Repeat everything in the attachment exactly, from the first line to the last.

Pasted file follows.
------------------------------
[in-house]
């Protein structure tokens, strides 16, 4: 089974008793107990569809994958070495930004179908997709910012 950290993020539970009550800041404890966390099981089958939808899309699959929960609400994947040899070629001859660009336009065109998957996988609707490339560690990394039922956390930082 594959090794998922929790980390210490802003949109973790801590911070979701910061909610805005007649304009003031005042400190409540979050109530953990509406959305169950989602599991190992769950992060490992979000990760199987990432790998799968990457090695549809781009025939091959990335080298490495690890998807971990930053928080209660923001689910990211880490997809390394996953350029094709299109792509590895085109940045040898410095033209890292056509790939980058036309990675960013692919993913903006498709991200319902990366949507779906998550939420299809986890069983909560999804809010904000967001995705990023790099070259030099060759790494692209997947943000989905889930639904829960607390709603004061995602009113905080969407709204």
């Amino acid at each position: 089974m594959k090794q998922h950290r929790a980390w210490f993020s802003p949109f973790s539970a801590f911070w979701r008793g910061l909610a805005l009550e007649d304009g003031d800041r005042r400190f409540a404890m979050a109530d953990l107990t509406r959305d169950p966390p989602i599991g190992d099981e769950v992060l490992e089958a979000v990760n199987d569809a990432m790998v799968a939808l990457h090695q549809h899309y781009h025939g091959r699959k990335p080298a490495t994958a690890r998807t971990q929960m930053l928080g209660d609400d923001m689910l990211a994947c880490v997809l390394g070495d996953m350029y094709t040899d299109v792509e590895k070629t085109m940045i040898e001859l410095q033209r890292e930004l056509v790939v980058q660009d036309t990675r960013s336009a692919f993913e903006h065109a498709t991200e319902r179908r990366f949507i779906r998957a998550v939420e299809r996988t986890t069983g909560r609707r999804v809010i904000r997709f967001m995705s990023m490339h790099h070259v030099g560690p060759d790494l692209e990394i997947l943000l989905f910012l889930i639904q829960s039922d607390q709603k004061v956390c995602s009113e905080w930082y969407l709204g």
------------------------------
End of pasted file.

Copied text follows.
[in-house]
């Protein structure tokens, strides 16, 4: 089974008793107990569809994958070495930004179908997709910012 950290993020539970009550800041404890966390099981089958939808899309699959929960609400994947040899070629001859660009336009065109998957996988609707490339560690990394039922956390930082 594959090794998922929790980390210490802003949109973790801590911070979701910061909610805005007649304009003031005042400190409540979050109530953990509406959305169950989602599991190992769950992060490992979000990760199987990432790998799968990457090695549809781009025939091959990335080298490495690890998807971990930053928080209660923001689910990211880490997809390394996953350029094709299109792509590895085109940045040898410095033209890292056509790939980058036309990675960013692919993913903006498709991200319902990366949507779906998550939420299809986890069983909560999804809010904000967001995705990023790099070259030099060759790494692209997947943000989905889930639904829960607390709603004061995602009113905080969407709204």
């Amino acid at each position: 089974m594959k090794q998922h950290r929790a980390w210490f993020s802003p949109f973790s539970a801590f911070w979701r008793g910061l909610a805005l009550e007649d304009g003031d800041r005042r400190f409540a404890m979050a109530d953990l107990t509406r959305d169950p966390p989602i599991g190992d099981e769950v992060l490992e089958a979000v990760n199987d569809a990432m790998v799968a939808l990457h090695q549809h899309y781009h025939g091959r699959k990335p080298a490495t994958a690890r998807t971990q929960m930053l928080g209660d609400d923001m689910l990211a994947c880490v997809l390394g070495d996953m350029y094709t040899d299109v792509e590895k070629t085109m940045i040898e001859l410095q033209r890292e930004l056509v790939v980058q660009d036309t990675r960013s336009a692919f993913e903006h065109a498709t991200e319902r179908r990366f949507i779906r998957a998550v939420e299809r996988t986890t069983g909560r609707r999804v809010i904000r997709f967001m995705s990023m490339h790099h070259v030099g560690p060759d790494l692209e990394i997947l943000l989905f910012l889930i639904q829960s039922d607390q709603k004061v956390c995602s009113e905080w930082y969407l709204g």